Cumberland Perfect Sleep Company uses antiquated technology to increase pillow production
© Jamie Heap-The Amherst News
Gary Ebanks operates an 1880s fanning mill that he and his wife Bridget recently purchased to increase productivity at Cumberland Perfect Sleep Company. a Joggins-based company owned by Bridget Ebanks, that specializes in making buckwheat hull products such as pillows. Buckwheat hull pillows, which conform to the shape of one's neck. having a cooling effect to them.
JOGGINS-Who would have thought that an antiquated piece of 19th century farming machinery would play such an integral role in a 21st century business?
Several weeks ago, Bridget and Gary Ebanks purchased two 1880s fanning mills to increase productivity at Cumberland Perfect Sleep Company, a burgeoning business the couple operates out of their home on7704 Shulie Road, Joggins.
“Our business started to take off with Christmas at the Coliseum in Moncton late last year,” stated Cumberland Perfect Co. owner Bridget Ebanks. “We sold about 200 pillows over that weekend. We learned that trade shows were the way to go.”
Bridget Ebanks, a musician who developed frozen shoulder syndrome from playing a guitar for 3-5 hours per night, six nights a week in the Grand Cayman Islands over a decade ago, first became interested in buckwheat hull pillows when she was a marketing director for an Ottawa-based chiropractic company. She claims that buckwheat hull pillows enable her to get a pain-free night of sleep.
The Cumberland Perfect Sleep Co. has sold such buckwheat hull products as pillows/pillow covers; cooling ties and scarves; doo rags and now bolster pillows, at the Blueberry Harvest Festival, Wallace and Area Museum, the Amherst Artisans’ Market and at the Northshore Antique Tractor and Engine Club’s 14th annual Mechanical Fair at Verstraten Farm in Lorneville where Gary Ebanks received leads as to where he and Bridget could purchase their two fanning mills.
“We were looking into buying a fanning mill from India for $5,000.00,” stated Bridget Ebanks. “Then Gary found out that he could buy two locally for less.”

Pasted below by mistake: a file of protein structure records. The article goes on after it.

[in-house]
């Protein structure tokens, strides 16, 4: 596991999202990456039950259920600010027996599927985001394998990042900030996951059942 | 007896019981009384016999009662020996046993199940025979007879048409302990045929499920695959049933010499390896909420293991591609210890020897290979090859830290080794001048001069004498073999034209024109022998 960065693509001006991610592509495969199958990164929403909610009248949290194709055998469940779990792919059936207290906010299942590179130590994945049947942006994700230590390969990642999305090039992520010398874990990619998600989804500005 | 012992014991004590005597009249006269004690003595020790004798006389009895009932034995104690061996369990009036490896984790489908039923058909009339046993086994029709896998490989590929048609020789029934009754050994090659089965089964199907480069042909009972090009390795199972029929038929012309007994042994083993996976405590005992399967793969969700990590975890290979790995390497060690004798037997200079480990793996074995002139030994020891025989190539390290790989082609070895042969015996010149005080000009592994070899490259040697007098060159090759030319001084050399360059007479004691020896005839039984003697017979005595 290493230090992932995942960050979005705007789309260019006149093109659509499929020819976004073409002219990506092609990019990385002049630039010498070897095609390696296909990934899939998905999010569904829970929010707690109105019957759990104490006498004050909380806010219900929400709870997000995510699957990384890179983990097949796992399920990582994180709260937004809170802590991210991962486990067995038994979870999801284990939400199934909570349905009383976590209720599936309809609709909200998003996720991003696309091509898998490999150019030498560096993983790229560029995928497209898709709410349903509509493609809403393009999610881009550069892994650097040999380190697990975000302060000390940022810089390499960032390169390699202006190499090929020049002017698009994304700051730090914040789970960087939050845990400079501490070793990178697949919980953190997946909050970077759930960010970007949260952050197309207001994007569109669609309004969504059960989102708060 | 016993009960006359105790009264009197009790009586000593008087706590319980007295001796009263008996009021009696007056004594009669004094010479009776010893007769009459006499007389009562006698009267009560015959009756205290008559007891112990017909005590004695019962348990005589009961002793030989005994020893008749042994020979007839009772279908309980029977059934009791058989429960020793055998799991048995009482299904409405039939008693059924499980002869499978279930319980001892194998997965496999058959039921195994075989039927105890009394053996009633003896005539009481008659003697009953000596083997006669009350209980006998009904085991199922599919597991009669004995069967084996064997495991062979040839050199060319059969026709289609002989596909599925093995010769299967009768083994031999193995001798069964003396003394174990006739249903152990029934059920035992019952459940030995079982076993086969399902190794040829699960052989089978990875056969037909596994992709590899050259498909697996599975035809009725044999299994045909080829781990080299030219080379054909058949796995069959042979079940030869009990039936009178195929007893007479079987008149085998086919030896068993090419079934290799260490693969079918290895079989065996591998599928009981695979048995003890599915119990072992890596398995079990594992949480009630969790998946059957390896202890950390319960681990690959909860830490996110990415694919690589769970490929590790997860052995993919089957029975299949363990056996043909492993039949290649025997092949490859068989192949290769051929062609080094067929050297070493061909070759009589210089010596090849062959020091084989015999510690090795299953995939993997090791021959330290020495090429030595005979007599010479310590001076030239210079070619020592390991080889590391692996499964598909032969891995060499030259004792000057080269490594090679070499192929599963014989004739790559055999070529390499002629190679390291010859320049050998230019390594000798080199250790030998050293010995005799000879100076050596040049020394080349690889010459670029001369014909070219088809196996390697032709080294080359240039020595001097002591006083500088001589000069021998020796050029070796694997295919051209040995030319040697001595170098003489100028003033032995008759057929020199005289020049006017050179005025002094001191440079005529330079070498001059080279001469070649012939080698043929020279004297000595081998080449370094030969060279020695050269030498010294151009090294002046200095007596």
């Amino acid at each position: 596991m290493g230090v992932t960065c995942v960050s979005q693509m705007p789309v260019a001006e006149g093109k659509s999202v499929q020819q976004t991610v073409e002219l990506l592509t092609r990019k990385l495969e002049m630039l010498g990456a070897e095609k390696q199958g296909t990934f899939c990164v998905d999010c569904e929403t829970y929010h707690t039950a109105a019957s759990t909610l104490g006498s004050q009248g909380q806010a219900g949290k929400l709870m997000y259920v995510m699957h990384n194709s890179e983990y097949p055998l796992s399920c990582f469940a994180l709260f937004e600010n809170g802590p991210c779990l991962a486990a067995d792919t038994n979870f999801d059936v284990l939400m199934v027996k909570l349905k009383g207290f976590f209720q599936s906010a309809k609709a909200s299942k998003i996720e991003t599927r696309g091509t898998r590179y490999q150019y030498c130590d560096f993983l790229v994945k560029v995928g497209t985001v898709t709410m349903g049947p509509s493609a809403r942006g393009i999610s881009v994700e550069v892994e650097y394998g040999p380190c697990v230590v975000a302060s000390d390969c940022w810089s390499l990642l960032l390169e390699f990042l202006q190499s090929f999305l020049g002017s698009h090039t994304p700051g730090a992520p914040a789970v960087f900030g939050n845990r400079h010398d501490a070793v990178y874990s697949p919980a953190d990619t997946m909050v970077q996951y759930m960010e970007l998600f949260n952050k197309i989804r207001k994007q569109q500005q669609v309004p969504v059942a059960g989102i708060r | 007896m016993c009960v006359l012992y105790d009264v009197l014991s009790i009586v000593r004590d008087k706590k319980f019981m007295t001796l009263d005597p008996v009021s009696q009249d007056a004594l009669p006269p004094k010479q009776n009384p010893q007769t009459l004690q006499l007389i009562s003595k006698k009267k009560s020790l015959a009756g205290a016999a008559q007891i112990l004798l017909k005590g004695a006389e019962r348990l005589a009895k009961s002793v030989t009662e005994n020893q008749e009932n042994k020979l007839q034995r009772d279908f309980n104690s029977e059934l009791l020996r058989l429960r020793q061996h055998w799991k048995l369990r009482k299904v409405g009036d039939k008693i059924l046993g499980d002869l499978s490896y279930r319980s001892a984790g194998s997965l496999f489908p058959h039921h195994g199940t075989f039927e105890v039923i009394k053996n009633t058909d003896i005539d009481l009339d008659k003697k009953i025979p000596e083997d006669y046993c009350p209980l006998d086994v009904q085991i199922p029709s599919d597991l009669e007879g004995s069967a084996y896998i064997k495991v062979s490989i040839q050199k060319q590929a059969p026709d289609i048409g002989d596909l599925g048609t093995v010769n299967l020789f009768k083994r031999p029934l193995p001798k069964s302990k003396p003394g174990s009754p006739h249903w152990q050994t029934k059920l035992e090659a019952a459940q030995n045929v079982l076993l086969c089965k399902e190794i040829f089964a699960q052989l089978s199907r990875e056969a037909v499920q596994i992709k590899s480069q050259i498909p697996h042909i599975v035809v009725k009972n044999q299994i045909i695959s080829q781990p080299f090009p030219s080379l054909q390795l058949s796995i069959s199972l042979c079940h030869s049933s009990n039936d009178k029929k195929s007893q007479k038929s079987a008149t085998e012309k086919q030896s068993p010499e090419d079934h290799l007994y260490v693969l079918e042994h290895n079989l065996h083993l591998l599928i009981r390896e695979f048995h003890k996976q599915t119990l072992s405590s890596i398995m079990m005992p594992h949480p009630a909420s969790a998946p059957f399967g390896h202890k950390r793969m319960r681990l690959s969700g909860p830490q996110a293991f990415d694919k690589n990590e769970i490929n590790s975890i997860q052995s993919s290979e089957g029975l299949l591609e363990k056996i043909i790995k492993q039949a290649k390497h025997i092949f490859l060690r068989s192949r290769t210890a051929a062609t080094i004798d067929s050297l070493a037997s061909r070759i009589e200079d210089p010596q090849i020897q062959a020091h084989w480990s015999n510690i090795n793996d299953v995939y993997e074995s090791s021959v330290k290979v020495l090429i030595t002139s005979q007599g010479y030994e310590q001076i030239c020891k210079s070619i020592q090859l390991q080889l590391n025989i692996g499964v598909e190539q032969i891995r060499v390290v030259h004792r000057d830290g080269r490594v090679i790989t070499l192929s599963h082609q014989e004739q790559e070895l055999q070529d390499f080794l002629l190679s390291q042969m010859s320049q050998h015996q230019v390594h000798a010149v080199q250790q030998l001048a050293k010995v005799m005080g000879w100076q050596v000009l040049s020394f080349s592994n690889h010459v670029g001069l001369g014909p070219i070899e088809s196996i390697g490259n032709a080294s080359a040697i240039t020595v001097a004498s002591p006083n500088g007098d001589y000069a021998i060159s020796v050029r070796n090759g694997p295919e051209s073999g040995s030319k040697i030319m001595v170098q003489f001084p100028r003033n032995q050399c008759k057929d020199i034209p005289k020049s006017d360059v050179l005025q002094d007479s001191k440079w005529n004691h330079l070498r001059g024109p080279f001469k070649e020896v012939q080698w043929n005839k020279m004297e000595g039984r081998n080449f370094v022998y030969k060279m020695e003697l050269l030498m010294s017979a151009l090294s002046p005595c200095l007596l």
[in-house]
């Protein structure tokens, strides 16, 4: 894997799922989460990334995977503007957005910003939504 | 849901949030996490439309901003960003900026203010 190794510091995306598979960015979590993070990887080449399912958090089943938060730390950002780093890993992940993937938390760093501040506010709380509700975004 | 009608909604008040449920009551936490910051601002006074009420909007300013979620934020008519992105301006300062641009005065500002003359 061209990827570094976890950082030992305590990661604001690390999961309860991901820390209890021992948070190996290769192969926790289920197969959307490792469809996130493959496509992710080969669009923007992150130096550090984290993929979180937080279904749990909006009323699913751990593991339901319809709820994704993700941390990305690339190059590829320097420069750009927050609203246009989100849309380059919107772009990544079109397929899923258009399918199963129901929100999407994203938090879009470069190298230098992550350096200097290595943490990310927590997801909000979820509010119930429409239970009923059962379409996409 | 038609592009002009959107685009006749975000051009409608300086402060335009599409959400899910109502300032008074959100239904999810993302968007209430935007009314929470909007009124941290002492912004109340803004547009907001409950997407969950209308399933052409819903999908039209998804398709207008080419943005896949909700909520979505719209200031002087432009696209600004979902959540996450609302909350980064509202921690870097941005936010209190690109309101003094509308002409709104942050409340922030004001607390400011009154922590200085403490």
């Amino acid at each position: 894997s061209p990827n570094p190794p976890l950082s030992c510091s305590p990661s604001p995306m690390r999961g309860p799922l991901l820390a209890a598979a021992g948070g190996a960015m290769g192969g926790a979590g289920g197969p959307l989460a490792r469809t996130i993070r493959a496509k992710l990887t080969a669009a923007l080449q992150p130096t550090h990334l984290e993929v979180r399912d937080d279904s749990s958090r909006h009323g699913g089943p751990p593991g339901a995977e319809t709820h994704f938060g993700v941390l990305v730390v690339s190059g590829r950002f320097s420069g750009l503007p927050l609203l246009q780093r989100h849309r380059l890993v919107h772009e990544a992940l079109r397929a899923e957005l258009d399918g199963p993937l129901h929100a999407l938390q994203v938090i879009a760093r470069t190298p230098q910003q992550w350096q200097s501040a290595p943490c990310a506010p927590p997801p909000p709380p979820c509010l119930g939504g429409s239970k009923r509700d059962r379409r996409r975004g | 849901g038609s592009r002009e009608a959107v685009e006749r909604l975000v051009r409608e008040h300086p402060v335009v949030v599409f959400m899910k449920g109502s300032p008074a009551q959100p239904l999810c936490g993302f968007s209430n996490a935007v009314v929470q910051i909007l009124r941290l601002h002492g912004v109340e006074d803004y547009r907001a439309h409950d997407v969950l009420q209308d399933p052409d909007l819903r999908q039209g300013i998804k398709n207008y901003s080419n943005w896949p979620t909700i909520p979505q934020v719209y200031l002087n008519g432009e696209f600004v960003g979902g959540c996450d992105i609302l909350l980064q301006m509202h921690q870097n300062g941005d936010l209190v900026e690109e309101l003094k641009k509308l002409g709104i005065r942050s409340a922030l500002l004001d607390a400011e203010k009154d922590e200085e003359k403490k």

The previous owners of these seemingly antiquated pieces of farm machinery, that tend to sit in people’s barns collecting dust, were Hope Harrison and Ted Embree.
Historically, fanning mills were used by farmers to clean such coarse grains as wheat, oats and barley, discarding the husks or shells in the process. Conversely, Gary Ebanks utilizes the fanning mill, which provides him with a good workout, to save the husks off buckwheat provided to them by an undisclosed Maritime farm.
“Every three months, an eighteen-wheeler brings us 3,000 pounds of buckwheat that we refrigerate for 48 hours,” stated Bridget Ebanks. “From now until Christmas, that same eighteen-wheeler will be coming every three weeks.”
The Ebanks purchase their fabric from Dayle’s Department store and Fabricville.
“It used to take five hours to clean one-and-a-half feed bags of buckwheat before we got the fanning mill,” said Gary Ebanks. “Now, a whole bag of buckwheat can be done in 20 minutes. That fanning mill (Ted Embree’s) is still in great shape.”
The Ebanks will be selling their wares at the Maritime Rockabilly Festival.
Phone (902) 251-2410 or (902) 694-3312 to ensure that the Ebanks are home before travelling to The Cumberland Perfect Sleep Co. in Joggins, Nova Scotia.
If you have a Facebook account, you can view a video of Gary Ebanks operating the 1880s fanning mill by visiting the following webpage.
For more about the business, visit http://www.cumberlandperfectsleep.com/